The Monaco Grand Prix took place last week, and just before the race, that week-end was also the unveiling of an unexpected sports car prototype: the Alpine A110 50. It was built to commemorate the launch of the Alpine A110, exactly 50 years ago. Sadly, it couldn’t be anymore different, and we fail to see anything in this concept that reminds us of the original, and fabulous A110 from the sixties. This A110 50 isn’t even original. Its design is very much the same as the electric Dezir concept from 2010, while all the mechanics comes from the Megane Trophy race car. That means a 400-hp 3.5-liter V6 (a cousin to the Nissan 370Z’s engine) in a 77-inch wide car.
I guess everybody at Renault has forgotten that the original A110 was only 60 inches wide, and that its engine was a 1.1-liter. It later got replaced by a 1.3-liter, then a 1.6 but the original Alpine A110 had a 1.1-liter, and that was big because the previous model, the A108, had a 1.0-liter.
Maybe Renault wants to build its next Alpine with the American market in mind. Of course, there’s nothing wrong with that, but that would not be an Alpine anymore. The happy folks who own an original A110 have much trouble today finding tires because of their small size (they’re 13-inch), they would not understand the huge 21-inch wheels on this concept.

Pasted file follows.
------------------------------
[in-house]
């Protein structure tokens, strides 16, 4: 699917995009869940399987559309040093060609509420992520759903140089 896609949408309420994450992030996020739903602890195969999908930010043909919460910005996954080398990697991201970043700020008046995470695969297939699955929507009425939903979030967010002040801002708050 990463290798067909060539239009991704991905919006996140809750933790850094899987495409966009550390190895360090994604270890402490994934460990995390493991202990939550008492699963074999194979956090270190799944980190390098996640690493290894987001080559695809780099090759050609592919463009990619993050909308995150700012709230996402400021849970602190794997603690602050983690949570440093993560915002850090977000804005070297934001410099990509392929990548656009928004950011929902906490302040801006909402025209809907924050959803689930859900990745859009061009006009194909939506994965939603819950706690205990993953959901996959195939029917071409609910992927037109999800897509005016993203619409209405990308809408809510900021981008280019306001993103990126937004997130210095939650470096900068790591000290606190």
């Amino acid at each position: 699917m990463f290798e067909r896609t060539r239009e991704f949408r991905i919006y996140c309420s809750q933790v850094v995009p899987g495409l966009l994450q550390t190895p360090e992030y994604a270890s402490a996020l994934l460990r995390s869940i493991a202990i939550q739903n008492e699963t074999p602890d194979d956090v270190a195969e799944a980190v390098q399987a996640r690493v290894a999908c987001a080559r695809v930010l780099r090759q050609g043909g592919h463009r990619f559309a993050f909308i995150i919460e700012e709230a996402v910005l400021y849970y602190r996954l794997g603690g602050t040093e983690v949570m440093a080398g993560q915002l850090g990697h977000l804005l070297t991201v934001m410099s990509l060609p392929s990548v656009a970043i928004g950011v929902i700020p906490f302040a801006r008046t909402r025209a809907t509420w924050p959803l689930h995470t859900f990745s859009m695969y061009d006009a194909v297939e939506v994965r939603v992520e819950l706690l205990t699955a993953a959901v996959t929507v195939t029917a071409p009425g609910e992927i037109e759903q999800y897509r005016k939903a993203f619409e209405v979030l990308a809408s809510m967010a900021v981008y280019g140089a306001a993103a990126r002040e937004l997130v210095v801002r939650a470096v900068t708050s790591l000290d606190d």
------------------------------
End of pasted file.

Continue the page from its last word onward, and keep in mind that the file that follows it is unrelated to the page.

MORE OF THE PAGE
With the automotive industry going through a complete shake-up with downsized engines, Alpine should go back to its roots and use Renault’s smallest engine. The brand is about to introduce a 3-cylinder (to complete with Ford’s latest Ecoboost), it would be perfect for a new Alpine. It’s hard to imagine today, but back in the sixties, the Alpine A110, in complete running form, was weighing less than 1300 pounds. That low weight made the Alpine unbeatable in the twisties, and it won umpteen rallies all over Europe because of the great combination of low weight, small size and excellent weight distribution with the engine in the rear.
Nobody wants an Alpine with a big V6. It’s also wrong at a time where everybody’s looking for better fuel efficiency. A new Alpine should get more than 50 mpg, without any hybrid tech, and Renault has missed a great opportunity to do that with that concept. Let’s hope a new production Alpine, if it ever comes, won’t look like it.